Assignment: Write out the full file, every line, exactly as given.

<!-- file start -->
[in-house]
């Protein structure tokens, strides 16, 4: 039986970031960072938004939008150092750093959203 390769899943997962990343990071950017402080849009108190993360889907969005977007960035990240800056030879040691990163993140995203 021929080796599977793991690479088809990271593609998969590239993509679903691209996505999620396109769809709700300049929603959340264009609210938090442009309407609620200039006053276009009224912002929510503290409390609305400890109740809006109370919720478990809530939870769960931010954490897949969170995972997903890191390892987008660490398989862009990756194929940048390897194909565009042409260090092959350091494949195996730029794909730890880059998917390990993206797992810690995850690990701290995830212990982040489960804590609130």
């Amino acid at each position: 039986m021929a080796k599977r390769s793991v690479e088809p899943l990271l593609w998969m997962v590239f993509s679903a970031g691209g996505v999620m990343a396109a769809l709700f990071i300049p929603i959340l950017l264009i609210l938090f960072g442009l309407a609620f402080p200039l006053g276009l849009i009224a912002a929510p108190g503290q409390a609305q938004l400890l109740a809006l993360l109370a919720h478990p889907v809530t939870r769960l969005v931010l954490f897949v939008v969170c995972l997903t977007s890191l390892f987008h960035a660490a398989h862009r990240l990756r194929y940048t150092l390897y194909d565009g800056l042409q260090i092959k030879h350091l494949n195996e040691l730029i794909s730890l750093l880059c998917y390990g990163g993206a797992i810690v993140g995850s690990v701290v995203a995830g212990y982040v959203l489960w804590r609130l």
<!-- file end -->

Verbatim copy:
[in-house]
């Protein structure tokens, strides 16, 4: 039986970031960072938004939008150092750093959203 390769899943997962990343990071950017402080849009108190993360889907969005977007960035990240800056030879040691990163993140995203 021929080796599977793991690479088809990271593609998969590239993509679903691209996505999620396109769809709700300049929603959340264009609210938090442009309407609620200039006053276009009224912002929510503290409390609305400890109740809006109370919720478990809530939870769960931010954490897949969170995972997903890191390892987008660490398989862009990756194929940048390897194909565009042409260090092959350091494949195996730029794909730890880059998917390990993206797992810690995850690990701290995830212990982040489960804590609130």
């Amino acid at each position: 039986m021929a080796k599977r390769s793991v690479e088809p899943l990271l593609w998969m997962v590239f993509s679903a970031g691209g996505v999620m990343a396109a769809l709700f990071i300049p929603i959340l950017l264009i609210l938090f960072g442009l309407a609620f402080p200039l006053g276009l849009i009224a912002a929510p108190g503290q409390a609305q938004l400890l109740a809006l993360l109370a919720h478990p889907v809530t939870r769960l969005v931010l954490f897949v939008v969170c995972l997903t977007s890191l390892f987008h960035a660490a398989h862009r990240l990756r194929y940048t150092l390897y194909d565009g800056l042409q260090i092959k030879h350091l494949n195996e040691l730029i794909s730890l750093l880059c998917y390990g990163g993206a797992i810690v993140g995850s690990v701290v995203a995830g212990y982040v959203l489960w804590r609130l």